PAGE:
There’s a lot of overlap in these terms. Essentially a people connector is a networker, but a one specifically focussed on building a powerful relationship – not just between themselves and their prospects, but also between separate third parties. This is driven by the idea that “what goes around comes around”, and the efforts that a connector puts in will be returned with interest in terms of respect and status in the industry.
Malcolm Gladwell describes a connector as “Someone who knows many people” and can spread an idea out far and wide to a varied and useful audience. These people occupy many different areas and bring people together from different worlds.
The goal of connecting people is to lean into the introductions and personal details of networkers and identify similarities between them, or needs that can be met by other networkers; then connect them to others who may have a solution and can benefit from their input.
Whereas commonly, networkers can often be self-absorbed or focused on getting their cards out to as many people as possible, the role of connectors is a more patient and fulfilling one that pays closer attention to what they can offer than what they are getting.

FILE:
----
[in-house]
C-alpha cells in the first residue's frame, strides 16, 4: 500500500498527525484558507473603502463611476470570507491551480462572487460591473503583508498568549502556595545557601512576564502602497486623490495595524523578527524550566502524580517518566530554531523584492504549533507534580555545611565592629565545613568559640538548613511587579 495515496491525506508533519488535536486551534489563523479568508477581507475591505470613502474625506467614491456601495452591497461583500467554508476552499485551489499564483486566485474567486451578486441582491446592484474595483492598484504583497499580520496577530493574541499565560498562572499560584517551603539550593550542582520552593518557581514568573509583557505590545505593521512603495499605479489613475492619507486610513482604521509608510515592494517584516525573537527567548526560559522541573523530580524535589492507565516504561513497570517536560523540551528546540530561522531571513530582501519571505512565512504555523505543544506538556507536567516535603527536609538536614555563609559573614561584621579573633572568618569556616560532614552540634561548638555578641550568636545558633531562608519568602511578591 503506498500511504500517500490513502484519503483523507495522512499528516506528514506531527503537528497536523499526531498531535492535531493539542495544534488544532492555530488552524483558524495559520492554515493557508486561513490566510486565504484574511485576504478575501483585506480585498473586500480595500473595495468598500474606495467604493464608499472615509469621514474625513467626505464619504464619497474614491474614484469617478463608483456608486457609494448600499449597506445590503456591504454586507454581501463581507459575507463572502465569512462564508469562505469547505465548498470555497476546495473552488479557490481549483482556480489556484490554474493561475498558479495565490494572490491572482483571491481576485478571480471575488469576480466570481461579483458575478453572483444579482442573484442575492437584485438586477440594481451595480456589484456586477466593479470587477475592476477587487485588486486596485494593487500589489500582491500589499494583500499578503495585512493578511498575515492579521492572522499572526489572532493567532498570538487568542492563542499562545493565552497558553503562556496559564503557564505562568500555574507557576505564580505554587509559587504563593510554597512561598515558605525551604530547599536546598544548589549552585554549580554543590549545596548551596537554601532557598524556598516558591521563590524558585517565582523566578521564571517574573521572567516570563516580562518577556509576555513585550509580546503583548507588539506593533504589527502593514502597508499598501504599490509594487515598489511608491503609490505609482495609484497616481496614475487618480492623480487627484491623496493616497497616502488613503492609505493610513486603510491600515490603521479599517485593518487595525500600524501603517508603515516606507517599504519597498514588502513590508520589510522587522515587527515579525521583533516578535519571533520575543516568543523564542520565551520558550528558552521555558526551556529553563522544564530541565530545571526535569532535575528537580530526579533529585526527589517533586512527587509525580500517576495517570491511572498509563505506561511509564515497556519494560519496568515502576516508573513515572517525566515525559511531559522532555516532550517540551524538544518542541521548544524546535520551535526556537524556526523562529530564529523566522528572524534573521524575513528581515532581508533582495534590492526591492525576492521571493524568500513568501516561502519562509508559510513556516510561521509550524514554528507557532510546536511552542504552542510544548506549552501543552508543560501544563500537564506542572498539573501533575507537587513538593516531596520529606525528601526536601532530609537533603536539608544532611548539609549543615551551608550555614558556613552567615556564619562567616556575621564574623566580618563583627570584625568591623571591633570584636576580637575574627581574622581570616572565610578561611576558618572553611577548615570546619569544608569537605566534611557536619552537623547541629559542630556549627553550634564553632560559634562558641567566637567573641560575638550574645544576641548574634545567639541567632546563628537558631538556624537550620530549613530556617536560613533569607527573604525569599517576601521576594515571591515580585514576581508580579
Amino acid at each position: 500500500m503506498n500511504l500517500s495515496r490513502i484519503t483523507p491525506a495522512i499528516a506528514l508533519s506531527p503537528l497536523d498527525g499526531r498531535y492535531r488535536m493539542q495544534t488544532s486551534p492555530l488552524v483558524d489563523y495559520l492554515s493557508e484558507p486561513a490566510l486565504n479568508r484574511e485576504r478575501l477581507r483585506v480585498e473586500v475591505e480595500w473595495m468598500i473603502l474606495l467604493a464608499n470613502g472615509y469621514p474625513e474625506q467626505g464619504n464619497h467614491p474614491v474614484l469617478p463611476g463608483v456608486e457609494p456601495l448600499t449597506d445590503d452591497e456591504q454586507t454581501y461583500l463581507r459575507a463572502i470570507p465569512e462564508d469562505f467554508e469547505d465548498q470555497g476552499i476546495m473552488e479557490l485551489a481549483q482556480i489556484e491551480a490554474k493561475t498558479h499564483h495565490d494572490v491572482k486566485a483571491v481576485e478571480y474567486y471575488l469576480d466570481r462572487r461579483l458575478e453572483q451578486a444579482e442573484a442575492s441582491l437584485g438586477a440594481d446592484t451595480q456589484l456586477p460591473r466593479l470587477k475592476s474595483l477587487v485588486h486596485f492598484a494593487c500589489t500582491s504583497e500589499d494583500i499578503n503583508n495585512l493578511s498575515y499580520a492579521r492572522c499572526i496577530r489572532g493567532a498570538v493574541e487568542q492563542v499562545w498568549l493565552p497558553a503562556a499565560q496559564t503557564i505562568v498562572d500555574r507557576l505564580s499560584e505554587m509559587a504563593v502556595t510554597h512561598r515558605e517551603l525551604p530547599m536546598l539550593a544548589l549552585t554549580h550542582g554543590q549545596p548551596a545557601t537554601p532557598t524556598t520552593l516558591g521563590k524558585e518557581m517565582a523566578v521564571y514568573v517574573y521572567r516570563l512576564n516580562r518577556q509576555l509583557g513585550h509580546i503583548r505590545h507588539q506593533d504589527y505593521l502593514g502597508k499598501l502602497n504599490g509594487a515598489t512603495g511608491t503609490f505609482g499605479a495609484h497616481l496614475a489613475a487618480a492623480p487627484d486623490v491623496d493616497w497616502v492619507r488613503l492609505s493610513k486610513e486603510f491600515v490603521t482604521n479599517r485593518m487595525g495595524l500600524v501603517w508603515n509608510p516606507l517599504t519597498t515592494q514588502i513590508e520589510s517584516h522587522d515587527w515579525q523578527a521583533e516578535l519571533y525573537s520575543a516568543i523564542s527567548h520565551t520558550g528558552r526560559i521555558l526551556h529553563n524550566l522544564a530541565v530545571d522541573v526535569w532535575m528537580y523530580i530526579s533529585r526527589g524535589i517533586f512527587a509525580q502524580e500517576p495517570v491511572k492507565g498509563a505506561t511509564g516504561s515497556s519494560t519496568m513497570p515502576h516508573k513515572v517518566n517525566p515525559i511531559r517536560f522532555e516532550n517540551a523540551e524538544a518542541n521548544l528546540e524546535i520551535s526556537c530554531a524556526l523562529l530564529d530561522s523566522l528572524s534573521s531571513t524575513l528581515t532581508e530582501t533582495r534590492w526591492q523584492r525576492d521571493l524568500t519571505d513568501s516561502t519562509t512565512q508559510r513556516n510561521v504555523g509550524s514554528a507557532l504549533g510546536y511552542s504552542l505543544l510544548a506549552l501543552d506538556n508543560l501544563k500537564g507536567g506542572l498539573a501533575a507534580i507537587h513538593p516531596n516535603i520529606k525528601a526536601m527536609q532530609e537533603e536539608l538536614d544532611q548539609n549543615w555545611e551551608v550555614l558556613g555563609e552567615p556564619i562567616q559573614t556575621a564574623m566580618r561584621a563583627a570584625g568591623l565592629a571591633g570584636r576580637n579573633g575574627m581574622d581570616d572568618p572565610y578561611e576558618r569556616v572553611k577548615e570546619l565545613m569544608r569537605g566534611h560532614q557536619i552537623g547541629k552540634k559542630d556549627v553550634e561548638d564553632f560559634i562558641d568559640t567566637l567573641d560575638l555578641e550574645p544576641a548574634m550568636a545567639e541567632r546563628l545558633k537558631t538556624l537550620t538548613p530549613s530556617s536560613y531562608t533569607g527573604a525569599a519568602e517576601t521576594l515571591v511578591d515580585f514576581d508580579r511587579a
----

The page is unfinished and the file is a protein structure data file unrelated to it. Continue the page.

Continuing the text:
It’s a more altruistic approach to networking and creates elegant and organic connections between professionals. At the same time, it’s a worthy investment in your reputation if done right and comes with a wealth of benefits for the connector further down the line.
The Importance of Connecting People
Being known is a key to your success. Nothing solidifies your existence in the memory of your network better than remembering where they met their high-value connections. There is a certain attitude that connectors possess which brings with it high levels of credibility and respect, and when your name is mentioned, this will be the context in which you’re discussed.
People are programmed for mutuality. When you become more focused on giving, people will become more inclined to make the effort to give back. There’s an element of social justice involved in all transactions in networking, and while selfish people generate no sense of responsibility in their contacts, givers create the opposite.